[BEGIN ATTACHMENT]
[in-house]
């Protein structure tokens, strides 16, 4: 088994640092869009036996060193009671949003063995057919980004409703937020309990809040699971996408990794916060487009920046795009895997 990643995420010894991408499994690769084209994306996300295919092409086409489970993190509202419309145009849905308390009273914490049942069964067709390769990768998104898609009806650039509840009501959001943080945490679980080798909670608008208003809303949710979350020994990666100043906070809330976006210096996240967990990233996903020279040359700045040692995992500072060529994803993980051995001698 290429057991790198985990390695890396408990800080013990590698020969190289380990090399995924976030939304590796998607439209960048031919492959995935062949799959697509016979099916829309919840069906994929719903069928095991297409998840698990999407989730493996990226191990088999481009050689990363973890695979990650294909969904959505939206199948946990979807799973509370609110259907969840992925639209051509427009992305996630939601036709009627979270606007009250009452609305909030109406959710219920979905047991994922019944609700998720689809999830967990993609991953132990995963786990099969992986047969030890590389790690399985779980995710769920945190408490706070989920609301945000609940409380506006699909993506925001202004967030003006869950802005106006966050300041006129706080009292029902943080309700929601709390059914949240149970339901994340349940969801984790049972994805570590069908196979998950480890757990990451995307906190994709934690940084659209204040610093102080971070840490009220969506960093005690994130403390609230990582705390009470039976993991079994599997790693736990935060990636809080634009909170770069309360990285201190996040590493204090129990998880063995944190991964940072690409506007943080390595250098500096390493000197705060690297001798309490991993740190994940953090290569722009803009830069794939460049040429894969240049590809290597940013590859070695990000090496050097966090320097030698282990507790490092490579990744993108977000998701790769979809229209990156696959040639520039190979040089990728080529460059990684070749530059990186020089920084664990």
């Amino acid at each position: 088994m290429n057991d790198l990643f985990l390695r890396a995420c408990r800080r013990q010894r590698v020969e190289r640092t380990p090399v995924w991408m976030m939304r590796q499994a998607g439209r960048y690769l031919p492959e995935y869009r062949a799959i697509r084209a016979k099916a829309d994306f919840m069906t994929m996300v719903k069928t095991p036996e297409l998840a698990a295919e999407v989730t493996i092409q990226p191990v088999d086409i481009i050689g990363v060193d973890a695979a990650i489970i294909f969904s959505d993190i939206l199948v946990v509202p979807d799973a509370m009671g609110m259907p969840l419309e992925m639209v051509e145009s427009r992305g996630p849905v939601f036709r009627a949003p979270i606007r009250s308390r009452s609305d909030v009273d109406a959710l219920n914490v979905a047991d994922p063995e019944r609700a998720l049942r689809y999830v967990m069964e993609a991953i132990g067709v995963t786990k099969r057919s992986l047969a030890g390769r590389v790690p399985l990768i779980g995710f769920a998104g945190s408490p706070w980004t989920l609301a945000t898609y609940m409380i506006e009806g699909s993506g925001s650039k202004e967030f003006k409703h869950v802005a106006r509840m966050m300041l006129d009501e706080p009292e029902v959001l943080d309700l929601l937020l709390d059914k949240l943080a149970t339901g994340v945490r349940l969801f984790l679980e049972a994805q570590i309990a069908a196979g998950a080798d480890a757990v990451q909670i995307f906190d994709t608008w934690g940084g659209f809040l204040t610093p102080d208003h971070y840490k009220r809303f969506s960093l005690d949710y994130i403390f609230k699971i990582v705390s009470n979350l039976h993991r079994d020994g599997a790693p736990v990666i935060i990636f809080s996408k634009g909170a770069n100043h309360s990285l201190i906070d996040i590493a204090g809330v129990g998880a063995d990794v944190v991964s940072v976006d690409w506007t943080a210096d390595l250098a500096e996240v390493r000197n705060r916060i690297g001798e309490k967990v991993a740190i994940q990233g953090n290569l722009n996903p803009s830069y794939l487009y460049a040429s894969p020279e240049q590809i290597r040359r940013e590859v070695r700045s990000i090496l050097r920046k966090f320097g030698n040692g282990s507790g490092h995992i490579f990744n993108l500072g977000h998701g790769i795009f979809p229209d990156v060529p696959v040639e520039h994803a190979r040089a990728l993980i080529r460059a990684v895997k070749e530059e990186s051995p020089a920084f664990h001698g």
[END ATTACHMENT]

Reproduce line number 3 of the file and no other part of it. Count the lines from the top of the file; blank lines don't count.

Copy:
């Amino acid at each position: 088994m290429n057991d790198l990643f985990l390695r890396a995420c408990r800080r013990q010894r590698v020969e190289r640092t380990p090399v995924w991408m976030m939304r590796q499994a998607g439209r960048y690769l031919p492959e995935y869009r062949a799959i697509r084209a016979k099916a829309d994306f919840m069906t994929m996300v719903k069928t095991p036996e297409l998840a698990a295919e999407v989730t493996i092409q990226p191990v088999d086409i481009i050689g990363v060193d973890a695979a990650i489970i294909f969904s959505d993190i939206l199948v946990v509202p979807d799973a509370m009671g609110m259907p969840l419309e992925m639209v051509e145009s427009r992305g996630p849905v939601f036709r009627a949003p979270i606007r009250s308390r009452s609305d909030v009273d109406a959710l219920n914490v979905a047991d994922p063995e019944r609700a998720l049942r689809y999830v967990m069964e993609a991953i132990g067709v995963t786990k099969r057919s992986l047969a030890g390769r590389v790690p399985l990768i779980g995710f769920a998104g945190s408490p706070w980004t989920l609301a945000t898609y609940m409380i506006e009806g699909s993506g925001s650039k202004e967030f003006k409703h869950v802005a106006r509840m966050m300041l006129d009501e706080p009292e029902v959001l943080d309700l929601l937020l709390d059914k949240l943080a149970t339901g994340v945490r349940l969801f984790l679980e049972a994805q570590i309990a069908a196979g998950a080798d480890a757990v990451q909670i995307f906190d994709t608008w934690g940084g659209f809040l204040t610093p102080d208003h971070y840490k009220r809303f969506s960093l005690d949710y994130i403390f609230k699971i990582v705390s009470n979350l039976h993991r079994d020994g599997a790693p736990v990666i935060i990636f809080s996408k634009g909170a770069n100043h309360s990285l201190i906070d996040i590493a204090g809330v129990g998880a063995d990794v944190v991964s940072v976006d690409w506007t943080a210096d390595l250098a500096e996240v390493r000197n705060r916060i690297g001798e309490k967990v991993a740190i994940q990233g953090n290569l722009n996903p803009s830069y794939l487009y460049a040429s894969p020279e240049q590809i290597r040359r940013e590859v070695r700045s990000i090496l050097r920046k966090f320097g030698n040692g282990s507790g490092h995992i490579f990744n993108l500072g977000h998701g790769i795009f979809p229209d990156v060529p696959v040639e520039h994803a190979r040089a990728l993980i080529r460059a990684v895997k070749e530059e990186s051995p020089a920084f664990h001698g």